Holacracy, managerless offices and the future of work
With Holacracy you see less of big consensus-seeking meetings and more clarifying who has the authority to make which decisions, says Brian Robertson
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About 15 years ago, Brian Robertson was feeling fed up and frustrated with the traditional management hierarchy and the way, to his mind, it had a tendency to stifle innovation and create inefficiencies. Robertson has channelled that dissatisfaction into the development of one of the best-known self-management systems, Holacracy.
Robertson and his system have earned the admiration of Tony Hsieh, CEO of e-commerce site Zappos, and Evan Williams, founder of the publishing website Medium. There’s been recognition from Thinkers50 too, with Robertson shortlisted for the 2015 Breakthrough Idea Award. But Holacracy has also met with scepticism. In this interview, Robertson clears up some of the misconceptions and gives an overview of Holacracy. Edited excerpts:
For those who aren’t familiar with Holacracy, what are its basic elements?
I use the metaphor of (Holacracy being) a new operating system for an organization, in this case a social operating system. We look to the management hierarchy to give us some really necessary functions. It gives us alignment, a way to break down the work and distribute it, a way to make sure we have accountability. Holacracy doesn’t throw those out, it gives you a different system to get them. Holacracy replaces the function of managers doing that with a series of processes that get embedded in every team.
Instead of a single manager figuring out who’s responsible for what, there’s a group process for every team that figures the same things out (by) trying to learn together what serves the purpose of the company, and it’s an ongoing process.
Because there are no managers in the conventional sense, when you fill a role within a company using Holacracy, you get a lot of autonomy. Ideally, a management hierarchy also gives you autonomy. The idea is a manager defines the boundaries and says, “This is your work and within these boundaries you go use your judgement and make decisions.” But in practice, most managers end up saying, “Go do something that makes sense to me and as long as it makes sense to me, I won’t jump in and micromanage you.”
With Holacracy, you know the bounds, you know your responsibilities and you know when you need to get somebody else involved, which means short of that, you can do anything that makes sense to you to get the job done. So you end up with a company where people have, even at the front lines, real leadership autonomy. But you do have a team process that can update it to find constraints or bounds on it and responsibilities that go with your authority, so that is all kind of at play in the system.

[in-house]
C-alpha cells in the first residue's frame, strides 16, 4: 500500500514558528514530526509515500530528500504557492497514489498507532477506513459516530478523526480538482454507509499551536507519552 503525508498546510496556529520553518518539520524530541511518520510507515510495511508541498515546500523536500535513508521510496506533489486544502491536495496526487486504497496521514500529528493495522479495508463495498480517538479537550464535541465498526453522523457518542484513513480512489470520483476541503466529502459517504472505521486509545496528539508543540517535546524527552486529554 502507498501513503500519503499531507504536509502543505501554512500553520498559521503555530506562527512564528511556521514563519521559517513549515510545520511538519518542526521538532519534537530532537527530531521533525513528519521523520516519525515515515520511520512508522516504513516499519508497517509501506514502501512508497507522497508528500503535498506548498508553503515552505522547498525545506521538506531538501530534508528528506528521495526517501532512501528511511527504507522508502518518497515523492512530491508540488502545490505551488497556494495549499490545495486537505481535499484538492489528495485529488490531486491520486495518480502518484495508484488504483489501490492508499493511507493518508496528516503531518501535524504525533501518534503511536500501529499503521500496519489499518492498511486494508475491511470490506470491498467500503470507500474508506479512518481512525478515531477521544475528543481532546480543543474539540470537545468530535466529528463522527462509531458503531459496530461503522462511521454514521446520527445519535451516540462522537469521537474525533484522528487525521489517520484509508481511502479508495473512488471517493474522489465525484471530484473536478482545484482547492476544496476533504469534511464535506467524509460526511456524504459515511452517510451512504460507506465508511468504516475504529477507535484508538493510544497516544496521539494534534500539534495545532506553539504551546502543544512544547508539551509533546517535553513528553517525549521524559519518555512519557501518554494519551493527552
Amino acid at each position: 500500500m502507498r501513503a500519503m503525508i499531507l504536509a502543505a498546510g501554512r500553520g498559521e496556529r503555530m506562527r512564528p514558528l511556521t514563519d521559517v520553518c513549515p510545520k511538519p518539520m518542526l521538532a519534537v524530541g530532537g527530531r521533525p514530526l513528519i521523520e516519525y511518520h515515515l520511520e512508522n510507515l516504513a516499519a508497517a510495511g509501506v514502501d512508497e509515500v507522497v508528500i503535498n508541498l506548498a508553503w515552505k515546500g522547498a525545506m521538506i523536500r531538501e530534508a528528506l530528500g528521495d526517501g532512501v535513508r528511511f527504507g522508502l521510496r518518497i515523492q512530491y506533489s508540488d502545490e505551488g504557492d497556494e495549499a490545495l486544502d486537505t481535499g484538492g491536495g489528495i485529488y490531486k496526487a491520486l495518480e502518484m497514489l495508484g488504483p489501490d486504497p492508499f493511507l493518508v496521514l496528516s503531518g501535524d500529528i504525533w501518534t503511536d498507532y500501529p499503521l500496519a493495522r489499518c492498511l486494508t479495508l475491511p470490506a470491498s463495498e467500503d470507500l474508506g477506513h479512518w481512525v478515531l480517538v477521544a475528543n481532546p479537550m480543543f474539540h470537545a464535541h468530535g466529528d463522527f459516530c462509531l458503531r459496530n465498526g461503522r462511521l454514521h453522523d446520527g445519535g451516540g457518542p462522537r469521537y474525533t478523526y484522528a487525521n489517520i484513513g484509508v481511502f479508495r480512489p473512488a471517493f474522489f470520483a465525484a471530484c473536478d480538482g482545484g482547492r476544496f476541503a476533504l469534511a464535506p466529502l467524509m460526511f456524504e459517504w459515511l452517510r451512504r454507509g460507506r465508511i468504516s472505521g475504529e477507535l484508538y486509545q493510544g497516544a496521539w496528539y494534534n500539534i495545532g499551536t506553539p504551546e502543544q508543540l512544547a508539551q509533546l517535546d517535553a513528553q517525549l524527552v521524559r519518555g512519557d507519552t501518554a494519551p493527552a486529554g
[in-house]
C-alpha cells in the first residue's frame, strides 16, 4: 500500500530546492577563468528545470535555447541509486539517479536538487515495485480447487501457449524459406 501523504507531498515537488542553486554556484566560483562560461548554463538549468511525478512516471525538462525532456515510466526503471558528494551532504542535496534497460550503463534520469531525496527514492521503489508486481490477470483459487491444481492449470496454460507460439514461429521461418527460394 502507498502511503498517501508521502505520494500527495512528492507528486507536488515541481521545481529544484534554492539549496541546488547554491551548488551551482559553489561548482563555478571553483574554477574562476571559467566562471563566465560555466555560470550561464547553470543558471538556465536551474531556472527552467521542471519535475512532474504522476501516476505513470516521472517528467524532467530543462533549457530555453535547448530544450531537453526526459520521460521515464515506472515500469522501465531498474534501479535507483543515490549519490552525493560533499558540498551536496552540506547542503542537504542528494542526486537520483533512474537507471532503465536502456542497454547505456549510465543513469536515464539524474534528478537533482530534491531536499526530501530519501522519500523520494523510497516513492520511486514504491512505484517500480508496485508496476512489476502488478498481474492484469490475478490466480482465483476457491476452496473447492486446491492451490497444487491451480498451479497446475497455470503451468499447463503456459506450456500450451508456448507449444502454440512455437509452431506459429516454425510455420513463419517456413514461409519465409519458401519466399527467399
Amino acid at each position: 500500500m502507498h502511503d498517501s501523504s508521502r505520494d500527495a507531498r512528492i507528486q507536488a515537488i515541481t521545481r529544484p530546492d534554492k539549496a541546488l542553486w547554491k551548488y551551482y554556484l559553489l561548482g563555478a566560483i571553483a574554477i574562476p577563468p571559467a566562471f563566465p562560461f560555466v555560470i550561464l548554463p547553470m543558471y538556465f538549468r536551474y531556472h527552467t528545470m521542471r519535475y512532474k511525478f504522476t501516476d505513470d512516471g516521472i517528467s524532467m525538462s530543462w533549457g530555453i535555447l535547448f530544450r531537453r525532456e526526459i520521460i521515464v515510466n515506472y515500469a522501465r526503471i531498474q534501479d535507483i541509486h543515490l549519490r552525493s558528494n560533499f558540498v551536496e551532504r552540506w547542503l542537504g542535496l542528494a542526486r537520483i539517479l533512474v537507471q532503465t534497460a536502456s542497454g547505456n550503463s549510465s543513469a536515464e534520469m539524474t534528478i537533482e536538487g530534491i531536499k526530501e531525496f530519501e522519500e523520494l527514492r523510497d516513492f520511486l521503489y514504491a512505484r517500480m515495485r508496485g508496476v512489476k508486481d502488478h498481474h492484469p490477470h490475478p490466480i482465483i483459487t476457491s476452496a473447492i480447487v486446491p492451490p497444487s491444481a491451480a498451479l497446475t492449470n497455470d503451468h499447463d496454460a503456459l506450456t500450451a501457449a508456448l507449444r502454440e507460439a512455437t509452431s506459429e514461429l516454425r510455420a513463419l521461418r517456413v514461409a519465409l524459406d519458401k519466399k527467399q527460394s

For a company that’s considering adopting Holacracy, what are the first steps?
The first step, even before you commit to doing it, is to get a taste of it. It’s a fundamental change to your operating system. So we do little two-day workshops for example with executive teams where we take them through Holacracy’s way to address their real issues.
Once you decide it is the right thing to at least try, think of it like learning a new sport. The worst thing you can do if you want to learn a new sport is to read the rulebook. There is a rulebook in Holacracy, it’s called the Constitution, and it’s there as a reference, but the best way to learn a game is by playing it, and ideally with a good coach. Expect the learning process to be a lot longer than most people think, but also often easier. Get a good coach. Don’t wait for the perfect time—it’s always a bad time to change your fundamental operating system.
What does it mean for an average employee?
There are several shifts. One is they have more autonomy and they know it—they know the boundaries of their autonomy, which means they also know their freedom. They know when they don’t have authority and they need to go integrate somebody else, and they know when they do, which means they don’t need to make sure their team is brought in, they don’t need to make sure a manager is happy, they know this is their purpose to serve.
So the first huge shift is stepping up and owning that authority—one of the challenges when you first adopt this (is) you give people authority and then they don’t change their behaviour. It’s uncomfortable to really step up and say, “I am responsible for this and I’m going to lead it.”
In a typical management hierarchy when you run into challenges or obstacles, you look to your boss and you say, “Hey, I’m stuck.” Instead with Holacracy you now do have the ability to solve whatever tension, as we [call it], whatever issues you are running into that are in the way of your work. It’s being more entrepreneurial.
It’s as much about unlearning all of the patterns and the ways and the habits that have worked well in management hierarchy, but ultimately limit us. With Holacracy you see a lot less of that big consensus-seeking meetings and a lot more clarifying who has the authority to make which decisions so that you don’t need a big meeting to decide things. So it’s like shifting habits and behaviours, and unlearning old ones and replacing them with new ones. That is a multi-year journey.
Can Holacracy affect productivity as employees are constantly having to figure out their roles?
It definitely does when it’s new. You can expect a dip in performance when you adopt it over the short term. Over the long term, it’s a very different story.
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